I’ve been in the public eye for many years now and have learned that no matter the success or the failure, there will be people jumping on the opportunity to bash a perfect stranger. I did the best I could that day and that is all I can do. At the end of the day, the only people I am worried about impressing are God, my family, and my friends. When it’s all said and done, whether I crossed the line at 16:59:59 or at 17:03, they all still love me and that is what is truly important to me.
This year people will be negative toward me and next year those same ignorant people will do it to someone else and no one will be sitting around talking about my performance this year. The cool thing is that the people I met while I was here, amateurs and pros alike were all so nice to me and that is what I am going to take away from this experience. The people screaming for me when I crossed that line, the strangers that ran alongside me down Alii Dr. and the 2 little boys yelling that I could still do it even though time was way past the cut-off. Those are memories that will be with me the rest of my life and as I said to you during our interview, I will never feel bad or apologize for making the most of an opportunity.
I was inspired that day, by the athletes that passed by me, by a stranger that I will never see again with one leg and one arm who was still going at the energy lab even though neither of us were going to be “official” Ironmen, by the people at the aid stations who never let on that I may not even get the opportunity to cross the line, by thousands of strangers screaming as I made the turn toward the finish, and most of all by my coaches, friends, and family who let me beleive I could actually do this and were still proud when I didn’t.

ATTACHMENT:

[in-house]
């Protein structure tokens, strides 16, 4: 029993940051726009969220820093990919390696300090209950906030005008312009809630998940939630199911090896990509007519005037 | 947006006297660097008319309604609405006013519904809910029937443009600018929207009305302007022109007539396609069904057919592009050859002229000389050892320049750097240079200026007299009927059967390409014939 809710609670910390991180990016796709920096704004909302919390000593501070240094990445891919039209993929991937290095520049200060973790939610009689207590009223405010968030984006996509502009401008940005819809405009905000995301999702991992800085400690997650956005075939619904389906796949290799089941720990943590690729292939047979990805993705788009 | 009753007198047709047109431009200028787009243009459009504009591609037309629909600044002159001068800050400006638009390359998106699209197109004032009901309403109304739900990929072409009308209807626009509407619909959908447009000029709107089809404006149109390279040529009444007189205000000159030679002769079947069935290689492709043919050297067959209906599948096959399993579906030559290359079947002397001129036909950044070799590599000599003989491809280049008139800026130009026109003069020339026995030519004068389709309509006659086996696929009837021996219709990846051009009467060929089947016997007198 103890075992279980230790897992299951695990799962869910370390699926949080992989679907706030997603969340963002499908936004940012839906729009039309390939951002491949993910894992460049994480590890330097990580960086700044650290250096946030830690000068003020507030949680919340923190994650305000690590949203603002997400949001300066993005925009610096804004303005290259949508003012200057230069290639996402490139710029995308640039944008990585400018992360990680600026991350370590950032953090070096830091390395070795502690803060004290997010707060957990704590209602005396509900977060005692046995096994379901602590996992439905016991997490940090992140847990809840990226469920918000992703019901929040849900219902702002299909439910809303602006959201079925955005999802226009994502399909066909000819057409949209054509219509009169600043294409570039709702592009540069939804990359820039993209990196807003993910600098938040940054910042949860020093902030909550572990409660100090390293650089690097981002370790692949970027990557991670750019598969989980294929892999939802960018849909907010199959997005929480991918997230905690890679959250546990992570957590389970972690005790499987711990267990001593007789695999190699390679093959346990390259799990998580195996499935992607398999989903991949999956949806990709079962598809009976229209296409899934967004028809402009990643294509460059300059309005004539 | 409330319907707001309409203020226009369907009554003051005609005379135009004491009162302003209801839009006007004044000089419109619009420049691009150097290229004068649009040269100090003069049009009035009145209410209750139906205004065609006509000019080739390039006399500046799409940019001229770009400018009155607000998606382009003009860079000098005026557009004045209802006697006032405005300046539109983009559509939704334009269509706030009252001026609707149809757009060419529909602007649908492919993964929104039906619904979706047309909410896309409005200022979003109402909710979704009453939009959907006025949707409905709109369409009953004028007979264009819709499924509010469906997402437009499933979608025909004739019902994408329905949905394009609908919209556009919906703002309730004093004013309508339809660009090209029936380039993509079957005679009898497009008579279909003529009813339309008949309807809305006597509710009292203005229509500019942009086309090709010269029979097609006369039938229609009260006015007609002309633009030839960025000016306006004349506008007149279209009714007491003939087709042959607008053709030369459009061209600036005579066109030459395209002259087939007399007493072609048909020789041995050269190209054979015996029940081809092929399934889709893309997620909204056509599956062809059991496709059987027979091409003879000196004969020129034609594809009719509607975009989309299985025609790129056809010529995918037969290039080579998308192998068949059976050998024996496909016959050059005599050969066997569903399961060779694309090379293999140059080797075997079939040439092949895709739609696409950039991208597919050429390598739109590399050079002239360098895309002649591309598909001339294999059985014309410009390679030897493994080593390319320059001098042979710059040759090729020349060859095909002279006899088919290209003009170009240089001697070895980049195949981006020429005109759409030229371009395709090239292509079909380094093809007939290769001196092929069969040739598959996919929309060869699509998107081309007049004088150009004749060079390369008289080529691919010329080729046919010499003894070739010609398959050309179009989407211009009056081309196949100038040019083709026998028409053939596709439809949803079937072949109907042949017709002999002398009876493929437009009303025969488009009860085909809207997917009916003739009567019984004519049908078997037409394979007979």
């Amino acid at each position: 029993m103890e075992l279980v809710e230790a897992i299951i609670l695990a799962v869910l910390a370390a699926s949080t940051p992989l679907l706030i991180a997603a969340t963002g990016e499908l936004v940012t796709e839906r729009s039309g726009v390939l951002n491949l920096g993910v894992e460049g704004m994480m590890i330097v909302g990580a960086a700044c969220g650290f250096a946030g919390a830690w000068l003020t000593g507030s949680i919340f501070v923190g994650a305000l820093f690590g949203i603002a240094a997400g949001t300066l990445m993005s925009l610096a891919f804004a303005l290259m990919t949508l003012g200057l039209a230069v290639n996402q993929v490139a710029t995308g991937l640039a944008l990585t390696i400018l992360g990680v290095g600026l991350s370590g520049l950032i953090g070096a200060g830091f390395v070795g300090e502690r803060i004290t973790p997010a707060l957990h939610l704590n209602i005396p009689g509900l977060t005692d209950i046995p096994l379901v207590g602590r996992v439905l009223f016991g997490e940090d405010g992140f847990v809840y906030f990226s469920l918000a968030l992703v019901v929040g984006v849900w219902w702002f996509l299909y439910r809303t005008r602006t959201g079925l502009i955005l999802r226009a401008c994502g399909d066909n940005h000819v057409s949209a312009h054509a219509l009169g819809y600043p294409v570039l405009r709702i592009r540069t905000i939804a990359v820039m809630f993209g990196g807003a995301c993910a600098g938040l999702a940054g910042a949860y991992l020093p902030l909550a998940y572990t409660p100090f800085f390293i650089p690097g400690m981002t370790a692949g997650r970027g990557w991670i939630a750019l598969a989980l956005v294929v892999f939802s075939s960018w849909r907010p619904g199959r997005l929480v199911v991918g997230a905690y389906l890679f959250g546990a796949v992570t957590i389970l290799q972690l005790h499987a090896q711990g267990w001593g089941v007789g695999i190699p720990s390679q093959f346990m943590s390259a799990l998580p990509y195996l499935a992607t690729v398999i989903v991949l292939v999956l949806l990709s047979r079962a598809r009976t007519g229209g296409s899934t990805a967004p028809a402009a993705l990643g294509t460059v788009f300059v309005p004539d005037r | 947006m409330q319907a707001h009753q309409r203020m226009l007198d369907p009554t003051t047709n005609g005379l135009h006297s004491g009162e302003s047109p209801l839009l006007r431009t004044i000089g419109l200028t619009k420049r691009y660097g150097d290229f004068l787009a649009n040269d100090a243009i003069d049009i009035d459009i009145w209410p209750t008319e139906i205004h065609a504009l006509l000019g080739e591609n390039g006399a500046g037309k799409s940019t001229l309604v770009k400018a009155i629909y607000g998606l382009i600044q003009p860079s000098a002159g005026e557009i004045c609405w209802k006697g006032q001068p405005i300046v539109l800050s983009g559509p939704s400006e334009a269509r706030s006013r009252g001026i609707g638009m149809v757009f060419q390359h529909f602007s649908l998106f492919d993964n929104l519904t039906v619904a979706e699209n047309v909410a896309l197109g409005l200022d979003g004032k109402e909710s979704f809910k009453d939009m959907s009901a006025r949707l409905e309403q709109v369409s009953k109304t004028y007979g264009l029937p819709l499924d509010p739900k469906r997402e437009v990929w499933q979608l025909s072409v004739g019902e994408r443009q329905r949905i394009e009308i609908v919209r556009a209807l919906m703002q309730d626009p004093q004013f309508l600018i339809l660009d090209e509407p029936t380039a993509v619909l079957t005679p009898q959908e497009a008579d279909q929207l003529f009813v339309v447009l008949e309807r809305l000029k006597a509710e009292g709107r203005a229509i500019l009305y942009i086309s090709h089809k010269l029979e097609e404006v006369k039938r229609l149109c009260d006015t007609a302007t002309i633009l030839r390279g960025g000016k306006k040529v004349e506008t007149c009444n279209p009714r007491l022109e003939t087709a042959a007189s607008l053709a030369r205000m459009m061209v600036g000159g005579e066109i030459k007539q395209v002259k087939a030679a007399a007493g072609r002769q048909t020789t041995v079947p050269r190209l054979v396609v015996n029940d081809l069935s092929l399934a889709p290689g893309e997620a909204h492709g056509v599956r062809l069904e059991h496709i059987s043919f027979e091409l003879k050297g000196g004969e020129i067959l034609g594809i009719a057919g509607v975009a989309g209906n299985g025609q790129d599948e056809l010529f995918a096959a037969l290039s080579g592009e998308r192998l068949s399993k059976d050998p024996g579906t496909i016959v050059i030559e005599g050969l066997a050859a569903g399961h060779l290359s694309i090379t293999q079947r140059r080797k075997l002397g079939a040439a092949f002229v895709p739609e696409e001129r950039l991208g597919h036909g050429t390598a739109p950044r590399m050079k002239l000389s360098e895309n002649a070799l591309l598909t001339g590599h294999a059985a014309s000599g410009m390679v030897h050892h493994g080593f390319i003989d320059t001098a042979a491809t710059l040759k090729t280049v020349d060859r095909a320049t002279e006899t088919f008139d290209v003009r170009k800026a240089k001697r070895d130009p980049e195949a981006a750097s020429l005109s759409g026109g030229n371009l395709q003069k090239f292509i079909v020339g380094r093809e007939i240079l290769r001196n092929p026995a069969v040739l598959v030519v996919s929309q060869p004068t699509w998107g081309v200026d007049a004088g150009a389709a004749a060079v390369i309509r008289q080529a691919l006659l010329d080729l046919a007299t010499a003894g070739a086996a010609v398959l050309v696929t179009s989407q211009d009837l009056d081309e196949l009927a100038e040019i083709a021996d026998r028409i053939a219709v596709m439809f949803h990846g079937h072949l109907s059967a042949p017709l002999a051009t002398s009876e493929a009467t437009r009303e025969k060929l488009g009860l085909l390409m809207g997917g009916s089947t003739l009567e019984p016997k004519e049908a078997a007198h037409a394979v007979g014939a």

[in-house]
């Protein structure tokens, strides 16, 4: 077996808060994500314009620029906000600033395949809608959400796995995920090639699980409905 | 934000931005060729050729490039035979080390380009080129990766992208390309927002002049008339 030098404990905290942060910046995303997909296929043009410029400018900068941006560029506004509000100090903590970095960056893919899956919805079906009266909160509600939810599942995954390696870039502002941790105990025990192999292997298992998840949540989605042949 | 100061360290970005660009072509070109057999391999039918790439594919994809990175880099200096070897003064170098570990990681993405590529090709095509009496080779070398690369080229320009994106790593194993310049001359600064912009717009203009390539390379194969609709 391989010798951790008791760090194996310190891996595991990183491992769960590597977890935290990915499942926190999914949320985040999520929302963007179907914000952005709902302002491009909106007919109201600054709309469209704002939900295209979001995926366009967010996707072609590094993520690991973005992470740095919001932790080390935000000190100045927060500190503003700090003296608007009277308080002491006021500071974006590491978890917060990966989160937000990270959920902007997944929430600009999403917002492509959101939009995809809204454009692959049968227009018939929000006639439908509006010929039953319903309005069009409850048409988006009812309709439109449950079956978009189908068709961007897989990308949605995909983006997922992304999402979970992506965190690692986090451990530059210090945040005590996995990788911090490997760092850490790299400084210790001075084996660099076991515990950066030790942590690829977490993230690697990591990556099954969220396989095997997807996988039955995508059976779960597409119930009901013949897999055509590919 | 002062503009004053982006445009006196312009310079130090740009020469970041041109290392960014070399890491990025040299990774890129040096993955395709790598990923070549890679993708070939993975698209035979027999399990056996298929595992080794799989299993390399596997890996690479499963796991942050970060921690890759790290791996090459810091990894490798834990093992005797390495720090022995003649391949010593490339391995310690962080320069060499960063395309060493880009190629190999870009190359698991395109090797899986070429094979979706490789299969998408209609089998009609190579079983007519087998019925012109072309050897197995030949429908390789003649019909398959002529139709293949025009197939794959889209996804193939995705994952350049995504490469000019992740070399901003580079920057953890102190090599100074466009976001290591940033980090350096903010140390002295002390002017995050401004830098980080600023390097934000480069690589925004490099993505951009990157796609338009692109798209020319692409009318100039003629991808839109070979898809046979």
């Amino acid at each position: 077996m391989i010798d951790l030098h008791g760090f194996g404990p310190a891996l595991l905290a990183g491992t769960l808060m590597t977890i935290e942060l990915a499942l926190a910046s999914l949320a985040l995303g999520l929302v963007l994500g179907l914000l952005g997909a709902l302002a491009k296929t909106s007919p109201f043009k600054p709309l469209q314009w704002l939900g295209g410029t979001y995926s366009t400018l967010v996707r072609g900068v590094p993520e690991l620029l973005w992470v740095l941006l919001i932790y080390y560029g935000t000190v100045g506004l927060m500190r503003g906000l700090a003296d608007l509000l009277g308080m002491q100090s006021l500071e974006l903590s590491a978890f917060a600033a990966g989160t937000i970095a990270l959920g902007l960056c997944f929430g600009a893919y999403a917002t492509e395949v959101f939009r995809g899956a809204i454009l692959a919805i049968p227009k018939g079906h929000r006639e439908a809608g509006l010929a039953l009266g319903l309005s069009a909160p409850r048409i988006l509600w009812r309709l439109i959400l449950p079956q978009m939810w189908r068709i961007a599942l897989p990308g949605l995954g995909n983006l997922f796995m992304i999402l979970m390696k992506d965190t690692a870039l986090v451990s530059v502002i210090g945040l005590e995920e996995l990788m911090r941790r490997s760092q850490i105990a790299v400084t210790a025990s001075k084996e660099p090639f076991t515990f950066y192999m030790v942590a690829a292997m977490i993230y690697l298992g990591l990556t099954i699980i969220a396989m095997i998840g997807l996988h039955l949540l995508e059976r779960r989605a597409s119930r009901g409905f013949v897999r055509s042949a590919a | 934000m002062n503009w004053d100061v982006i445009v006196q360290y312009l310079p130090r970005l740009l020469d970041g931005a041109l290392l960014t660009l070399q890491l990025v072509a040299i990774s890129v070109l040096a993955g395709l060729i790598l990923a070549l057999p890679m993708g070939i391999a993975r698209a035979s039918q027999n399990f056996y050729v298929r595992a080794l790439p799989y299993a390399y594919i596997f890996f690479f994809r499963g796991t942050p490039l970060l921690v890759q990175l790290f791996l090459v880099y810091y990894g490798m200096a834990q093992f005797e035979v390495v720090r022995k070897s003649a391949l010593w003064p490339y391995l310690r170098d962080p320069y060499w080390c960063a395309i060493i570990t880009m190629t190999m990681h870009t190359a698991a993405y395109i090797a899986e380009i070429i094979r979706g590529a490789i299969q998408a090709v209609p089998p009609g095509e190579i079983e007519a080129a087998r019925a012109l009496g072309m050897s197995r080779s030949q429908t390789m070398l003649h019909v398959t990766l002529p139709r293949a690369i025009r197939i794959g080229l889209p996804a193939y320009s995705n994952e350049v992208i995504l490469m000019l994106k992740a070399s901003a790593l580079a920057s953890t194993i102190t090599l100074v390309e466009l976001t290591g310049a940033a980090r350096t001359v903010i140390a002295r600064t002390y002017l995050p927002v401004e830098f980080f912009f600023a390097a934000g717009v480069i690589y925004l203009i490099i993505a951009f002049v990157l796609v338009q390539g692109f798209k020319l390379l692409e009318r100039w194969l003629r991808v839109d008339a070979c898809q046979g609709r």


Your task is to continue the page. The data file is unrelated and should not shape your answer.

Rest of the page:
I didn’t do this Ironman to prove to some stranger wrong or right, I did it to prove to myself and others that we can do anything we set our minds to. For all of the negative statements, there are positives. For all of those feeling uninspired by my performance, there are those who will be. I am proud to think that whether I am a real Ironman or not, (I will be when I cross the line under the cut-off at my next one) there may be at least one person who chooses to chase what may seem to be an impossible goal and not quit until they get to the finish line.
Thanks for letting me know, but I am not going to waste a moment of my time trying to change the opinions of others toward me. Triathlon has been a gift in my life as well as my family and we are going to do our best to promote it and all it has to offer in the best light we can for as long as we can. The athletes that are already involved in this sport should welcome all people into the tri-life whether they are fat, skinny, tall, short, fast or slow. You never know, this sport just may be a new lease on life for someone.
Not crossing the finish line under the cut-off in Kona would be far less embarrasing than knowing I turned even one person off to this amazing sport because of my attitude toward them or their appearance. As I said in one of my interviews last week. “You can only make a first impression of someone by their appearance. You can never judge their heart and mind until you give them a chance.”
I firmly beleive that all of us in this great sport should give everybody who wants to, the chance to experience their own victory in our sport.